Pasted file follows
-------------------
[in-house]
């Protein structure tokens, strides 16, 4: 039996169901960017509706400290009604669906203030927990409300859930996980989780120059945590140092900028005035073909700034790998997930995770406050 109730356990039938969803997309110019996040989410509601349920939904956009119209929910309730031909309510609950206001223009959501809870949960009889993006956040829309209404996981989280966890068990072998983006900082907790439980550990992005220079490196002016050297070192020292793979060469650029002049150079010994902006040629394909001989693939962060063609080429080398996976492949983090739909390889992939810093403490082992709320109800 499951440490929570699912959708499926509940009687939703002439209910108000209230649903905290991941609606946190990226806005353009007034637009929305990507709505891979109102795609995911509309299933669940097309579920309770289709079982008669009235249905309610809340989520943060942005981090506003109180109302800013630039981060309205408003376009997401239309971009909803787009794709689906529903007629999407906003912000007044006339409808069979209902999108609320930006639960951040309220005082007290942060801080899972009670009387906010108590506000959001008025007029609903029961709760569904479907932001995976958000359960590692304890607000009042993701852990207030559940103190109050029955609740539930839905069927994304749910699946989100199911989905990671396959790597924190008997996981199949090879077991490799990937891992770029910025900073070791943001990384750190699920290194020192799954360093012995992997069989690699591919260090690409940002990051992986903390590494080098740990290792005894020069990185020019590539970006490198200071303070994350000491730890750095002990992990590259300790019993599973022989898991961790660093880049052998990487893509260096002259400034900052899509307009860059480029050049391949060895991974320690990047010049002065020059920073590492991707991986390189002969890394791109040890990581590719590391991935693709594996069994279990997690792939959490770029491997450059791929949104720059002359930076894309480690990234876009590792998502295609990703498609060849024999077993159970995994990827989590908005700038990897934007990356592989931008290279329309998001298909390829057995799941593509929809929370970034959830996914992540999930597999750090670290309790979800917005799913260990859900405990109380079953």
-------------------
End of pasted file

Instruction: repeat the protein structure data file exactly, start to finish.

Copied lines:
[in-house]
């Protein structure tokens, strides 16, 4: 039996169901960017509706400290009604669906203030927990409300859930996980989780120059945590140092900028005035073909700034790998997930995770406050 109730356990039938969803997309110019996040989410509601349920939904956009119209929910309730031909309510609950206001223009959501809870949960009889993006956040829309209404996981989280966890068990072998983006900082907790439980550990992005220079490196002016050297070192020292793979060469650029002049150079010994902006040629394909001989693939962060063609080429080398996976492949983090739909390889992939810093403490082992709320109800 499951440490929570699912959708499926509940009687939703002439209910108000209230649903905290991941609606946190990226806005353009007034637009929305990507709505891979109102795609995911509309299933669940097309579920309770289709079982008669009235249905309610809340989520943060942005981090506003109180109302800013630039981060309205408003376009997401239309971009909803787009794709689906529903007629999407906003912000007044006339409808069979209902999108609320930006639960951040309220005082007290942060801080899972009670009387906010108590506000959001008025007029609903029961709760569904479907932001995976958000359960590692304890607000009042993701852990207030559940103190109050029955609740539930839905069927994304749910699946989100199911989905990671396959790597924190008997996981199949090879077991490799990937891992770029910025900073070791943001990384750190699920290194020192799954360093012995992997069989690699591919260090690409940002990051992986903390590494080098740990290792005894020069990185020019590539970006490198200071303070994350000491730890750095002990992990590259300790019993599973022989898991961790660093880049052998990487893509260096002259400034900052899509307009860059480029050049391949060895991974320690990047010049002065020059920073590492991707991986390189002969890394791109040890990581590719590391991935693709594996069994279990997690792939959490770029491997450059791929949104720059002359930076894309480690990234876009590792998502295609990703498609060849024999077993159970995994990827989590908005700038990897934007990356592989931008290279329309998001298909390829057995799941593509929809929370970034959830996914992540999930597999750090670290309790979800917005799913260990859900405990109380079953």